Every single one of us here can think of people we most admire and chances are it is, at least in part, due to their ethic of service. And I trust that as we look within, we can access memories of pure gratification when we extended ourselves in service to others. I’d like to take a broader perspective here and look at how Jesus’s revolutionary message, as counter cultural today as it was then, is gaining ground.
Google the apparent oxymoron “servant leader” and the search engine leads us to the name Robert Greenleaf. Lovely name, isn’t it? Greenleaf was born in 1904 and after college he went to work for the American Telephone and Telegraph Company, known today as AT&T. He spent 40 years researching “…management, development and education. He experienced a growing suspicion that the power-centered authoritarian leadership style so prominent in US institutions was not working.” Greenleaf took early retirement and founded the Greenleaf Center for Servant Leadership. Publication of an essay he wrote in 1970 is credited with launching a movement based on a sharing of power and a priority on employees needs over profit. Greenleaf proposed that the most effective leader is one who serves the employees because it will be the innovation arising from the employees that can make the organization truly great. To find out if a business model qualifies under Servant Leadership, Greenleaf has the following advice: “The best test, and difficult to administer, is: Do those served grow as persons? Do they, while being served become healthier, wiser, freer, more autonomous, more likely themselves to become servants? And what is the effect on the least privileged in society? Will they benefit or at least not be further deprived?”
Now I would not be so bold as to say what Jesus would think about this model, so I’ll let you draw your own conclusions.
In all fairness, we should extend the credit of this model as far back as we can, which takes us to a time before Jesus, some 500 years before his birth, when the writings in the ancient Chinese manuscript, the Tao Te Ching, reflected the same message.
“The highest type of ruler is one of whose existence the people are barely aware.
Next comes one whom they love and praise.
Next comes one whom they fear.
Next comes one whom they despise and defy.
The Sage is self-effacing and scanty of words.
When his task is accomplished and things have been completed,
All the people say, “We have achieved it!”
So the ancient Chinese knew it in 500 BCE, Jesus knew it in 33AD, Robert Greenleaf promoted it in the 1970’s and now businesses large and small are signing on to become B Corporations. B Corporations “are businesses that meet the highest standards of verified social and environmental performance, public transparency and legal accountability to balance profit and purpose.” There are over a thousand certified B corporations that include Cabot Creamery, Ben and Jerry’s, Patagonia, Etsy and Dansko. What follows is the 6-sentence-long B corporation Declaration of Interdependence:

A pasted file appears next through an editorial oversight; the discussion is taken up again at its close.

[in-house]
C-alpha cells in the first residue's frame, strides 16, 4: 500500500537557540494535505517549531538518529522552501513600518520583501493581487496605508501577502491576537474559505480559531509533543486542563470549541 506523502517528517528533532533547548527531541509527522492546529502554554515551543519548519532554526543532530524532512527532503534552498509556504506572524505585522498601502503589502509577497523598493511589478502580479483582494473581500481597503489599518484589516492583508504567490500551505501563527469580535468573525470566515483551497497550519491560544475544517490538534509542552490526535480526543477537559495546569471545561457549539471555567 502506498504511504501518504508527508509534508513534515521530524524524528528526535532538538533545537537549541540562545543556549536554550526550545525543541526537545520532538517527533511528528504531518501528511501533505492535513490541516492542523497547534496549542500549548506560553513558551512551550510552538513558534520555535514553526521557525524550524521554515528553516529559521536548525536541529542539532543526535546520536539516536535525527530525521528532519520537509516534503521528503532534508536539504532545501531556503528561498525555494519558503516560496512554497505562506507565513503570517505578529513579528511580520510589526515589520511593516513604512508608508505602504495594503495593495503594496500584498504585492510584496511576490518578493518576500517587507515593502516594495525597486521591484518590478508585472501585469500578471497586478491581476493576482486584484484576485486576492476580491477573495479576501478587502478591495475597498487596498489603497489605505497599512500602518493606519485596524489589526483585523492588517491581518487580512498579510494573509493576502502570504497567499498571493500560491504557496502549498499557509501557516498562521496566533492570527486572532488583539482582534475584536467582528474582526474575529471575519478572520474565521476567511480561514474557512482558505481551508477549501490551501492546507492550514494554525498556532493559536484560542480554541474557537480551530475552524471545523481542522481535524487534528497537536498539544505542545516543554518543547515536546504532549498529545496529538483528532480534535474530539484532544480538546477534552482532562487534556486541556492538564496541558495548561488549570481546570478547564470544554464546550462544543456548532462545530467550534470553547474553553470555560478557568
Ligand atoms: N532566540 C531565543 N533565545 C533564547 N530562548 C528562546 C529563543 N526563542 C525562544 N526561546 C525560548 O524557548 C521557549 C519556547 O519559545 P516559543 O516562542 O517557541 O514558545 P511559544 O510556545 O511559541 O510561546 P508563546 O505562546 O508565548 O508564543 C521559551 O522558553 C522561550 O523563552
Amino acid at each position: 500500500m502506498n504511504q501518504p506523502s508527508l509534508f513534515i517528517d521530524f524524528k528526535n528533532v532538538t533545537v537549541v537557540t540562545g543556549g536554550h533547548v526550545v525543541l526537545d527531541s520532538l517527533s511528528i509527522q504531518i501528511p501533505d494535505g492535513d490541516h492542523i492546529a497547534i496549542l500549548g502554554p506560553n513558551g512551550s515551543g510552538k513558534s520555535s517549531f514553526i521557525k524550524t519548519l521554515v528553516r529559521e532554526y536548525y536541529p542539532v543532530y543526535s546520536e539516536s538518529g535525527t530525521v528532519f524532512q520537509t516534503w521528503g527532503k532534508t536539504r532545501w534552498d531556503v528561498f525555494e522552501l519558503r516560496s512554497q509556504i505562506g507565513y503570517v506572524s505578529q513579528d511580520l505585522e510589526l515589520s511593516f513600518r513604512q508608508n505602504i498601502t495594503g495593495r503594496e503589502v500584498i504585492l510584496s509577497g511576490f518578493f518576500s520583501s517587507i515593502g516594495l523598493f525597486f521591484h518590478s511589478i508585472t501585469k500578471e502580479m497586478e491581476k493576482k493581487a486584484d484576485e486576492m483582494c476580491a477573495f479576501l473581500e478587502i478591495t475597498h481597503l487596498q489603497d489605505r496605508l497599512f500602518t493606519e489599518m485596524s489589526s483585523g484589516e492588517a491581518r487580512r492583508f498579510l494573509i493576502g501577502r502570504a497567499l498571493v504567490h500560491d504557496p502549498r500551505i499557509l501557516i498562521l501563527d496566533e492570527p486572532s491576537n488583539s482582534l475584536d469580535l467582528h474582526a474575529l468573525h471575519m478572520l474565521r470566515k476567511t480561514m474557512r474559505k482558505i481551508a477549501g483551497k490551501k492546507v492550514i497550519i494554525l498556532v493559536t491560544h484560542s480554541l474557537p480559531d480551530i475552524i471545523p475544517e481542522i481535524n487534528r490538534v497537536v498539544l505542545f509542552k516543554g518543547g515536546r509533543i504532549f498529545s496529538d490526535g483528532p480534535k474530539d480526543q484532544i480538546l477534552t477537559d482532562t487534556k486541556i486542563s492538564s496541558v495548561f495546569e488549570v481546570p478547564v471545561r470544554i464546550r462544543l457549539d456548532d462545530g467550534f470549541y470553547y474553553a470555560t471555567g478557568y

“We envision a global economy that uses business as a force for good. This economy is comprised of a new type of corporation- the B Corporation- which is purpose-driven and creates benefit for all stakeholders, not just shareholders. As B Corporations and leaders of this emerging economy, we believe:
That we must be the change we seek in the world.
That all business ought to be conducted as if people and place mattered.
That, through their products, practices, and profits, businesses should aspire to do no harm and benefit all.
To do so requires that we act with the understanding that we are dependent upon another and thus responsible for each other and future generations.”
In closing, I just want to appreciate the enduring nature of words and the messages they carry. In the last 20 minutes we have heard, in many words, the tracing of an alternative path to greatness over a period of 2500 years. This alternative path to greatness requires an acknowledgement that we are all connected, for better or worse. This alternative path to greatness is lighted by the presence of those who have found that commitment to a higher purpose is just as important as profit. The alternative path to greatness has been walked by many people, including Jesus Christ, in whose service to the least among us made him a shining light that leads us on. So be it. Amen.
God of All, in the stillness of this place I pray that each one of us feels safe enough to reach farther, deeper in whatever direction leads us closer to your divine presence. In the words of your prophets we have been assured that your love lives within us, yet at times you feel so far away. In those times, Lord, help us to ask ourselves if we are actually the ones that distance ourselves from you. Then help us to find our way back home to the place where you are all that is. From that place, we find strength for the living of our lives and for helping those among us that are struggling. For those coping with illness, God, please comfort them. And for those facing death, grant them peace. In all we face in our everyday lives, help us remember the power of prayer. This we ask in Jesus’s name, who gave us the words to this beloved prayer…Our Father, who art in heaven, hallowed be thy name. Thy kingdom come, thy will be done, on earth as it is in heaven. Give us this day our daily bread and forgive us our trespasses as we forgive those who trespass against us. Lead us not to temptation, but deliver us from evil, for thine is the kingdom and the power and the glory forever and ever and ever. Amen.
Benediction: I leave you with this 3000 year old blessing from the Old Testament book of Numbers, chapter 6: “The Lord bless you and keep you.The Lord let his face shine upon you and be gracious unto you.The Lord look upon you kindly and give you peace.” Amen.